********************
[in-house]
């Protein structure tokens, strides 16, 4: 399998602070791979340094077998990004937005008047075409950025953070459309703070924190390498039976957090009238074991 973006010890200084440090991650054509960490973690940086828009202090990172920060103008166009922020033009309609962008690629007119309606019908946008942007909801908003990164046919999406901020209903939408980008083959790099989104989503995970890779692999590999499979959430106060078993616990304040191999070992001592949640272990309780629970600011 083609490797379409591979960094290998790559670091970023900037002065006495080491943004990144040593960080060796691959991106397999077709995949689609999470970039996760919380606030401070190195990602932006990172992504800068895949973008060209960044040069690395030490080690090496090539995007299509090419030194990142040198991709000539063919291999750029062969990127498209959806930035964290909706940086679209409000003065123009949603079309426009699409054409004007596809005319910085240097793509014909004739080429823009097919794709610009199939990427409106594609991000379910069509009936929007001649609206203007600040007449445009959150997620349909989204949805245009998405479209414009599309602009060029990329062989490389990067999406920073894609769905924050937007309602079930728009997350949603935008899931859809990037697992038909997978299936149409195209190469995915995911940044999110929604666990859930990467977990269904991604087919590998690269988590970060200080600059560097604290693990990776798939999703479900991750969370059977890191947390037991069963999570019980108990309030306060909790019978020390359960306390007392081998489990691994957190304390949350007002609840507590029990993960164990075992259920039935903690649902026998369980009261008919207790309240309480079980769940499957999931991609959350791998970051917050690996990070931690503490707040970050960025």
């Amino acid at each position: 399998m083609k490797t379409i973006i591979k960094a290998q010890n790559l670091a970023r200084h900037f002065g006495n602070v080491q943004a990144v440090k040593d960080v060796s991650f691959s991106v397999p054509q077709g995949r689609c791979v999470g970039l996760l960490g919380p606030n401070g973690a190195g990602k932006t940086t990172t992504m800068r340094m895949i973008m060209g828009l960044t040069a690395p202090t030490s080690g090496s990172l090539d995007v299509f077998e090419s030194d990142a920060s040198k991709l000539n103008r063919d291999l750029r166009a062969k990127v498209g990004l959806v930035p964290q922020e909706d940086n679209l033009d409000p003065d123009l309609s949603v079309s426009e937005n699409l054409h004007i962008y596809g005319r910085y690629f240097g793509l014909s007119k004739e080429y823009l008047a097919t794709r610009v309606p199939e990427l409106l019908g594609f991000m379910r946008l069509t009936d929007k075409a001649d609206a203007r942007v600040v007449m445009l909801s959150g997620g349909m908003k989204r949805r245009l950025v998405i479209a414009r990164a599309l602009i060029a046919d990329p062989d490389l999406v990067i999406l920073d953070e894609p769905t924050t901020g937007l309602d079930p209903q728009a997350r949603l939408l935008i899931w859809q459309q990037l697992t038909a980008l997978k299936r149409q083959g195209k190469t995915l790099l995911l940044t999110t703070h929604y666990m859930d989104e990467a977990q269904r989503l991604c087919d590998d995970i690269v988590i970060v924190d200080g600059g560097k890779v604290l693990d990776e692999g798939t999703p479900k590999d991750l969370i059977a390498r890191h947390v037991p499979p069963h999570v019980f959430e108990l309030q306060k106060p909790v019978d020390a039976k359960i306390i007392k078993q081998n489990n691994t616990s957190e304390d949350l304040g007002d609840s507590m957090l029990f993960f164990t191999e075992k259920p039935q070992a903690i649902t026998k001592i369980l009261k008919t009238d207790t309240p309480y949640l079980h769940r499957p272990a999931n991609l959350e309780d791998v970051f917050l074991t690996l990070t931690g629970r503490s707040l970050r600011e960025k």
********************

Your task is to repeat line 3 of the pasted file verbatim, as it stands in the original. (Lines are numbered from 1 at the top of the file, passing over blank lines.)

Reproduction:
């Amino acid at each position: 399998m083609k490797t379409i973006i591979k960094a290998q010890n790559l670091a970023r200084h900037f002065g006495n602070v080491q943004a990144v440090k040593d960080v060796s991650f691959s991106v397999p054509q077709g995949r689609c791979v999470g970039l996760l960490g919380p606030n401070g973690a190195g990602k932006t940086t990172t992504m800068r340094m895949i973008m060209g828009l960044t040069a690395p202090t030490s080690g090496s990172l090539d995007v299509f077998e090419s030194d990142a920060s040198k991709l000539n103008r063919d291999l750029r166009a062969k990127v498209g990004l959806v930035p964290q922020e909706d940086n679209l033009d409000p003065d123009l309609s949603v079309s426009e937005n699409l054409h004007i962008y596809g005319r910085y690629f240097g793509l014909s007119k004739e080429y823009l008047a097919t794709r610009v309606p199939e990427l409106l019908g594609f991000m379910r946008l069509t009936d929007k075409a001649d609206a203007r942007v600040v007449m445009l909801s959150g997620g349909m908003k989204r949805r245009l950025v998405i479209a414009r990164a599309l602009i060029a046919d990329p062989d490389l999406v990067i999406l920073d953070e894609p769905t924050t901020g937007l309602d079930p209903q728009a997350r949603l939408l935008i899931w859809q459309q990037l697992t038909a980008l997978k299936r149409q083959g195209k190469t995915l790099l995911l940044t999110t703070h929604y666990m859930d989104e990467a977990q269904r989503l991604c087919d590998d995970i690269v988590i970060v924190d200080g600059g560097k890779v604290l693990d990776e692999g798939t999703p479900k590999d991750l969370i059977a390498r890191h947390v037991p499979p069963h999570v019980f959430e108990l309030q306060k106060p909790v019978d020390a039976k359960i306390i007392k078993q081998n489990n691994t616990s957190e304390d949350l304040g007002d609840s507590m957090l029990f993960f164990t191999e075992k259920p039935q070992a903690i649902t026998k001592i369980l009261k008919t009238d207790t309240p309480y949640l079980h769940r499957p272990a999931n991609l959350e309780d791998v970051f917050l074991t690996l990070t931690g629970r503490s707040l970050r600011e960025k």